Welsh Police fuelling blunders cost taxpayer £30,000
Over £30,000 of taxpayer's money has been spent in the last five years on repair work caused by bungling Welsh police mis-fuelling their patrol cars, according to research conducted by WalesOnline.
Despite the majority of police cars being fitted with clearly labelled warnings on the fuel-filler cap, not paying attention at the pumps has seen well over £3,000 taken from the public coffers this year alone to rectify mistakes.
North and South Wales Constabularies have spent a combined £2,589 on the problem in 2013 so far alone, with Gwent Police requiring a further £1,200.
Dyfed-Powys Police neglected to provide their expenditure to WalesOnline, claiming it would take up too much time and money in itself.
Matthew Sinclair, chief executive of the TaxPayers' Alliance, said: "Damage caused by refuelling mistakes costs taxpayers a fortune and takes police cars out of action leaving them unavailable to fight crime.
"Simple measures, such as reminders on fuel caps, should ensure officers don't commit this avoidable error. Individuals should have to take responsibility for the costs incurred if they continually make the same blunders despite the quite obvious warnings."
However, The AA came to the Police's defence, stating that mis-fuelling was an error made by countless motorists on a daily basis.
"The Police in Wales are not alone in doing this – about 150,000 people in the UK make the mistake every year and it's often because of busy lives," spokesman Paul Watters said.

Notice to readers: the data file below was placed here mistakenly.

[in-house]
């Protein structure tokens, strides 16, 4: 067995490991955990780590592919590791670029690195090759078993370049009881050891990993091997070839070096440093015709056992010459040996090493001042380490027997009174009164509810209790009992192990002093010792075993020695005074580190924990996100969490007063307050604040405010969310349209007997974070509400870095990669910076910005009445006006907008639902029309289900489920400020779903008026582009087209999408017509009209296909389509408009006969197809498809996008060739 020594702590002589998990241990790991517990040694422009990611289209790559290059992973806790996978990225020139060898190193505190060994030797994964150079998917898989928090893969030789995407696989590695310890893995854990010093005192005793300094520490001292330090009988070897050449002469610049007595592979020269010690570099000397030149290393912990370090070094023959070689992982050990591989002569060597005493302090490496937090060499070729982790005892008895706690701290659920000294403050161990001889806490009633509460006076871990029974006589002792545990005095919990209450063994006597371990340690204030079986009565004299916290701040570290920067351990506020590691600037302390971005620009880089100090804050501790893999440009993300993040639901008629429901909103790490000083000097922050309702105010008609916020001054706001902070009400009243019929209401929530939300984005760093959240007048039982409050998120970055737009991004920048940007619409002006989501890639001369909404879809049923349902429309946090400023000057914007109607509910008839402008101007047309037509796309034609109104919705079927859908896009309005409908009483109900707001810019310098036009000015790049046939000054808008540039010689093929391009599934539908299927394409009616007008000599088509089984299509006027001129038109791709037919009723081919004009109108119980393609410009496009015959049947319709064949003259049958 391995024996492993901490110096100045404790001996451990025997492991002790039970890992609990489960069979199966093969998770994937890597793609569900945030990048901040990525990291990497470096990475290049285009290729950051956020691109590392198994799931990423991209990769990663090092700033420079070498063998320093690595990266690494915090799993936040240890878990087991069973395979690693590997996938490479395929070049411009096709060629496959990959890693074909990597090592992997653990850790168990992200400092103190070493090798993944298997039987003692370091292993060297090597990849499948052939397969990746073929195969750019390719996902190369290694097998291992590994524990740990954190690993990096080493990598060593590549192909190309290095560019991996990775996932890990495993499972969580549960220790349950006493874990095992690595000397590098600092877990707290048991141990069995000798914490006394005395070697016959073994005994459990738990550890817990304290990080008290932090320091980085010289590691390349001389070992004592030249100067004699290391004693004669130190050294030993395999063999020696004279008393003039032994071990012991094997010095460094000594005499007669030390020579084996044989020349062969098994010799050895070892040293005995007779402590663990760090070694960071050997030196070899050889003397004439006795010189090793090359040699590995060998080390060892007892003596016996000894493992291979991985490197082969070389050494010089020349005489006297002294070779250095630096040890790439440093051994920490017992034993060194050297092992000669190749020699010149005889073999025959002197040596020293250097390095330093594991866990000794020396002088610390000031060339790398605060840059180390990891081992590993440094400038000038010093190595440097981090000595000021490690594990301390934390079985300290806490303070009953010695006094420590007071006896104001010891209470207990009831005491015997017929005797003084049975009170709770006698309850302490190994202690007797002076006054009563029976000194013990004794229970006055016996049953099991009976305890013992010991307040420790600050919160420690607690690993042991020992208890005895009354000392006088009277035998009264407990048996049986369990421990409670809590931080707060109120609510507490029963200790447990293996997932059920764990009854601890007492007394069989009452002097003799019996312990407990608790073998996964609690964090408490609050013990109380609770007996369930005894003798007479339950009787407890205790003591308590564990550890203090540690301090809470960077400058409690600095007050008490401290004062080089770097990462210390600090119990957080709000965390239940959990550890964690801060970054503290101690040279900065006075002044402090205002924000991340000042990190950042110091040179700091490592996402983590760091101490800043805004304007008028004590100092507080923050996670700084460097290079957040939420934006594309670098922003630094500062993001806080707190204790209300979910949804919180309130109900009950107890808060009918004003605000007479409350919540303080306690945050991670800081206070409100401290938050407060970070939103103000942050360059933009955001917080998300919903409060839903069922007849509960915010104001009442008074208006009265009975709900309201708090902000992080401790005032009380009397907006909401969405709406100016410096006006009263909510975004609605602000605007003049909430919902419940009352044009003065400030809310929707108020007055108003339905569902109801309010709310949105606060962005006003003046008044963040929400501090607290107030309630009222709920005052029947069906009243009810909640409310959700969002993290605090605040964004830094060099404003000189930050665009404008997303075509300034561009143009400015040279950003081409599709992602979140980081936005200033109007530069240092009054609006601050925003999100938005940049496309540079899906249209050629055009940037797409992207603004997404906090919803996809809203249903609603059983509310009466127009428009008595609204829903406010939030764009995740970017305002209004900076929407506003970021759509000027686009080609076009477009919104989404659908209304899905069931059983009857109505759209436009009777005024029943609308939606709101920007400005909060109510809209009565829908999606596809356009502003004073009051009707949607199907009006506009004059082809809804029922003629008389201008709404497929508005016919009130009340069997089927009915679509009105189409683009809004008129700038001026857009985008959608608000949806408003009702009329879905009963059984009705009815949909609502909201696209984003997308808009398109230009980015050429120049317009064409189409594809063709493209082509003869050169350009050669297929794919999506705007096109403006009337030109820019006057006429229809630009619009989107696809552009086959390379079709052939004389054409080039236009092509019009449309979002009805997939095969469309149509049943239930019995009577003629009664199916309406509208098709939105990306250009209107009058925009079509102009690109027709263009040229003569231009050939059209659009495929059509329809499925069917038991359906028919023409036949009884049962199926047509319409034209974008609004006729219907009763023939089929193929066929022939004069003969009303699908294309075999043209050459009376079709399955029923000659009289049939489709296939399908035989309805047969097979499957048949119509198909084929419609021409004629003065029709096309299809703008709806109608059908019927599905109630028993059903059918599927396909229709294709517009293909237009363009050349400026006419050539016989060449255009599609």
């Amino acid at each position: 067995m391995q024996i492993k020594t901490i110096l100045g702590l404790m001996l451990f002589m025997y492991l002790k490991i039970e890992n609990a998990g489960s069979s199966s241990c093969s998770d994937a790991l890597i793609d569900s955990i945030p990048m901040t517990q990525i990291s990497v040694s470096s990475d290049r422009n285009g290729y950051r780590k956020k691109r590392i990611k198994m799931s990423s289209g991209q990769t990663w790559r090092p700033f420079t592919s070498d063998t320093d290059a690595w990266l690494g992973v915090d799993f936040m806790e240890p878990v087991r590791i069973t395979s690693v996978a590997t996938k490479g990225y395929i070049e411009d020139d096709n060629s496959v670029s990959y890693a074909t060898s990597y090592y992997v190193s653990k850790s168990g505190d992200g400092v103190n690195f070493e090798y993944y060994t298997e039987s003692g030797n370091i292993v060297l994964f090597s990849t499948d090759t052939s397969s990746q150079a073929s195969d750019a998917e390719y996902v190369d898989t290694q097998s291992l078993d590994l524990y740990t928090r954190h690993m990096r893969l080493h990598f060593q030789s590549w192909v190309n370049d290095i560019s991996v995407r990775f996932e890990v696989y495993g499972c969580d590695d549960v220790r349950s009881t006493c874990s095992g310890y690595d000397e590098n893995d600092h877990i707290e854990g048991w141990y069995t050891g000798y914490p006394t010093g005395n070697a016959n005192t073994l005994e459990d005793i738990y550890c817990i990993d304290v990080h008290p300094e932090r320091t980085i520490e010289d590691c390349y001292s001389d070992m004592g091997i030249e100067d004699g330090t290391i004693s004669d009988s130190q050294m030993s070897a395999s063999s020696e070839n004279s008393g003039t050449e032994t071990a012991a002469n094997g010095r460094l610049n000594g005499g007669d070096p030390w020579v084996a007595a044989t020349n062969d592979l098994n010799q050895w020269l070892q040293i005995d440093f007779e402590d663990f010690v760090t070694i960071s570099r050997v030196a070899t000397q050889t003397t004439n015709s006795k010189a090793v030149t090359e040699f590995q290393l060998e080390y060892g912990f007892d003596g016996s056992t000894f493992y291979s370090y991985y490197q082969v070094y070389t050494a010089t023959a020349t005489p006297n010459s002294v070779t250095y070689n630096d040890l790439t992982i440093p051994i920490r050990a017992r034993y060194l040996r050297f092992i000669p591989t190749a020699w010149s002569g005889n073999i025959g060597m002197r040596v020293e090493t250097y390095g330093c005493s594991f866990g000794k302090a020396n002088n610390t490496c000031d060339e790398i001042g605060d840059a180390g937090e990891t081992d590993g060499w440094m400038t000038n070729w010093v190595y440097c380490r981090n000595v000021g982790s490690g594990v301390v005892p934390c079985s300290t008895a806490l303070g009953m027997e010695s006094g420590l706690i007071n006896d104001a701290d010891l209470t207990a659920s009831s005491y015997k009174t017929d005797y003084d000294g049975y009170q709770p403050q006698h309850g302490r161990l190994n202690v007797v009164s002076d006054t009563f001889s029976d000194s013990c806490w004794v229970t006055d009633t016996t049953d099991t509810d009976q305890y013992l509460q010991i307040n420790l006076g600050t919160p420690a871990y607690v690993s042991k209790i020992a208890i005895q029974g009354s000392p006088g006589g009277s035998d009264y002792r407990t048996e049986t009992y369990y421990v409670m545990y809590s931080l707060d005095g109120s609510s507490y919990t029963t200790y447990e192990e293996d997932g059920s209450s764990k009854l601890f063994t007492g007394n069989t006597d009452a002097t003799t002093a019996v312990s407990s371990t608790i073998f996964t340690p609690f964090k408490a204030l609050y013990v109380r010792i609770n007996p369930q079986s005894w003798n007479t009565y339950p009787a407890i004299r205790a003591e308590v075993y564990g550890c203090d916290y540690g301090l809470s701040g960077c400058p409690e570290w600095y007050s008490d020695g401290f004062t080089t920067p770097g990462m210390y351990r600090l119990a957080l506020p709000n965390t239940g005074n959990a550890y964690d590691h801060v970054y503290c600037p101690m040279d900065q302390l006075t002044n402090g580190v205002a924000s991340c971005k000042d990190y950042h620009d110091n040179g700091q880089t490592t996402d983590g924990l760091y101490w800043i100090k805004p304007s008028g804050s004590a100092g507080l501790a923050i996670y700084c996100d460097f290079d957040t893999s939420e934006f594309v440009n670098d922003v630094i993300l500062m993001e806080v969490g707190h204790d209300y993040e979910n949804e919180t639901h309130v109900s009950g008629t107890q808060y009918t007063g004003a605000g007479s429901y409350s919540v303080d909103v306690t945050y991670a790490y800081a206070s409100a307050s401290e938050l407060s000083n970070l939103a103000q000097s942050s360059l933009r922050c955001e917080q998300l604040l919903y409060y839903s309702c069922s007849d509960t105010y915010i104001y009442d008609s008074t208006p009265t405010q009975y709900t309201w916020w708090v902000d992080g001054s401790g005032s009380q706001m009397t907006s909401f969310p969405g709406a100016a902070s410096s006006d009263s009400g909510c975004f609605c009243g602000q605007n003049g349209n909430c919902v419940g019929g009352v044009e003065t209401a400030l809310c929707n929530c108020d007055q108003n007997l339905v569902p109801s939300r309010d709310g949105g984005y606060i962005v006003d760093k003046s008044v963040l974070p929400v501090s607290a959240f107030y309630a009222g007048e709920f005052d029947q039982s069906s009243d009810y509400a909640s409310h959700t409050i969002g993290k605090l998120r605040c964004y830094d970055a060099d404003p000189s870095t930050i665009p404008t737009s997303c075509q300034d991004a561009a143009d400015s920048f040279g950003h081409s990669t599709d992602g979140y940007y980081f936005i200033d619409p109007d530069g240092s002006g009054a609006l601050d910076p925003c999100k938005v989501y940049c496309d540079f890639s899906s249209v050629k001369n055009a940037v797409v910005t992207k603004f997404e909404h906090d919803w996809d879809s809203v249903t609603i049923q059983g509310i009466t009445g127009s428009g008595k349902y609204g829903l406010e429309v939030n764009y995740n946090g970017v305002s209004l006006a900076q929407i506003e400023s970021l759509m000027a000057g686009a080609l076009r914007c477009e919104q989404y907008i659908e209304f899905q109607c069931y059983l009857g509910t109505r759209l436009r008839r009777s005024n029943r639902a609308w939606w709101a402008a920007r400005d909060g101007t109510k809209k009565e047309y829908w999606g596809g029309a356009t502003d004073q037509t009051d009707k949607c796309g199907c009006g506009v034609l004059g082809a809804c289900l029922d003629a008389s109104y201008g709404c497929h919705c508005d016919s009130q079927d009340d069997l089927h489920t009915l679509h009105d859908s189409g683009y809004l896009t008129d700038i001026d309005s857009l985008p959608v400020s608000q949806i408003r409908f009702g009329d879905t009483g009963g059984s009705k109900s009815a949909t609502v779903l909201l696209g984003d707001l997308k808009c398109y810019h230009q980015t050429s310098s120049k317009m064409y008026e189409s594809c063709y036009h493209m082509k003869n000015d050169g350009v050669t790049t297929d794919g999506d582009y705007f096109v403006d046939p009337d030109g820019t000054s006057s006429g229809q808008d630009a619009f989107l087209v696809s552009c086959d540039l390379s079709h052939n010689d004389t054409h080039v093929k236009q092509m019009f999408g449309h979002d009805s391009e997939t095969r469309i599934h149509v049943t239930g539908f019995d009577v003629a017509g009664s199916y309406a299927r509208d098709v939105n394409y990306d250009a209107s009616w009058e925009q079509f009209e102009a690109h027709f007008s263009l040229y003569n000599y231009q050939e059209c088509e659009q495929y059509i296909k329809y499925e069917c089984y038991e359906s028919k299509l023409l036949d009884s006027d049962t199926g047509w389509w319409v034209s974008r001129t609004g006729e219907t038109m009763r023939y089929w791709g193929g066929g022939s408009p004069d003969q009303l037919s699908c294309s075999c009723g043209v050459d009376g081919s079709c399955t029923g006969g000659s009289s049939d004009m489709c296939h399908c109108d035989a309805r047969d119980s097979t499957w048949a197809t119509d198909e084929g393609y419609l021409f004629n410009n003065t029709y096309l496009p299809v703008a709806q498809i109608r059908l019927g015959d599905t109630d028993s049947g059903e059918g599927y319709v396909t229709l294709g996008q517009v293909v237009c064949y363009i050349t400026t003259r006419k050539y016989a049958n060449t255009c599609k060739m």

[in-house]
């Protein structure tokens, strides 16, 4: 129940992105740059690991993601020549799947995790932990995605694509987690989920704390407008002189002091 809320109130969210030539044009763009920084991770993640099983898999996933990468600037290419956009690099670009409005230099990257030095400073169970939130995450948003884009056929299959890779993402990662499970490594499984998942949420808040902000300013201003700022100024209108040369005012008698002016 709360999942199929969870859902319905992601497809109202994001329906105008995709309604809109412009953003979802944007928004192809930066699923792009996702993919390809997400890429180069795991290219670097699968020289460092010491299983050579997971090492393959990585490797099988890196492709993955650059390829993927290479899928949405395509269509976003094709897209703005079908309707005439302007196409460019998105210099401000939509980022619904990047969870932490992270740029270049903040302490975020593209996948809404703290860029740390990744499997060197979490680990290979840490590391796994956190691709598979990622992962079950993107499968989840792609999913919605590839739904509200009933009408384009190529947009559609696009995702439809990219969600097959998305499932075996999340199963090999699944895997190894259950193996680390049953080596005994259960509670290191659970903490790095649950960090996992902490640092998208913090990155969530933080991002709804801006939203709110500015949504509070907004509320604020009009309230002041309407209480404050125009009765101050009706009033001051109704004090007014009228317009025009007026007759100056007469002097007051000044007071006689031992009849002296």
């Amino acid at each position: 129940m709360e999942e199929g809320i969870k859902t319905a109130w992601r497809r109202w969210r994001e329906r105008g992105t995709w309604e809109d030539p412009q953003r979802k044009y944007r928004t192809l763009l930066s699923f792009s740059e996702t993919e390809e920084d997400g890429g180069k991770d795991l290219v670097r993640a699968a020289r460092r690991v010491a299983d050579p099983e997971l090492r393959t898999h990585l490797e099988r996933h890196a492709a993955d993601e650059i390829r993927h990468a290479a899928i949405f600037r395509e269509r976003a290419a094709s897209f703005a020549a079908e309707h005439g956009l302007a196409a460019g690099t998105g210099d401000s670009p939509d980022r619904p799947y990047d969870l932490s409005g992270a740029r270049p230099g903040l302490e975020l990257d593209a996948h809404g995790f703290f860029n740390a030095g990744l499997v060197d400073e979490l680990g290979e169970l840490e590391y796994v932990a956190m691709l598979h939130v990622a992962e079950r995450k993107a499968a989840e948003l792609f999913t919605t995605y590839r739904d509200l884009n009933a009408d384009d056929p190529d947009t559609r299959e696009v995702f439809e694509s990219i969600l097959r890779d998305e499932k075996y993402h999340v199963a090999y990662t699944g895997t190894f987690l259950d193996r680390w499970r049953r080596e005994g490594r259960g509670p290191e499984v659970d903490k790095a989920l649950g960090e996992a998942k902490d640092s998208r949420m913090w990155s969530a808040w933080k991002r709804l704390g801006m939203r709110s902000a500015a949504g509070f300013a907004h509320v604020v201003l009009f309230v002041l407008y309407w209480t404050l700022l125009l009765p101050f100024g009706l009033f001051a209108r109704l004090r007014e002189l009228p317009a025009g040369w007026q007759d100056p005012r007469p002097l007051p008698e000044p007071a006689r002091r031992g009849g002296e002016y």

"The Police in particular are very busy people, probably drive a multitude of cars and are thinking about a lot of other things at the same time.
"Nobody does it deliberately. The markings on the pumps is about as good as it's going to get.
"Although, about 20 years ago, when diesel cars were in the minority, a recorded message used to sound when anyone picked up the diesel pump.
"But now about 50% of cars runs on diesel, which makes it easier to make the mistake."
Despite the costs involved, Welsh constabularies are dismissing the figures as insignificant.
"Gwent Police officers and staff refuel vehicles approximately 40,000 times a year so 65 incidents of 'mis-fuelling' since 2008, whilst unfortunate, represents a very small number of occasions," said a force spokesperson.
Welsh Police are now trying to reduce the number of mis-fuelling incidents by increasing the number of visual warnings of fuel type on their cars.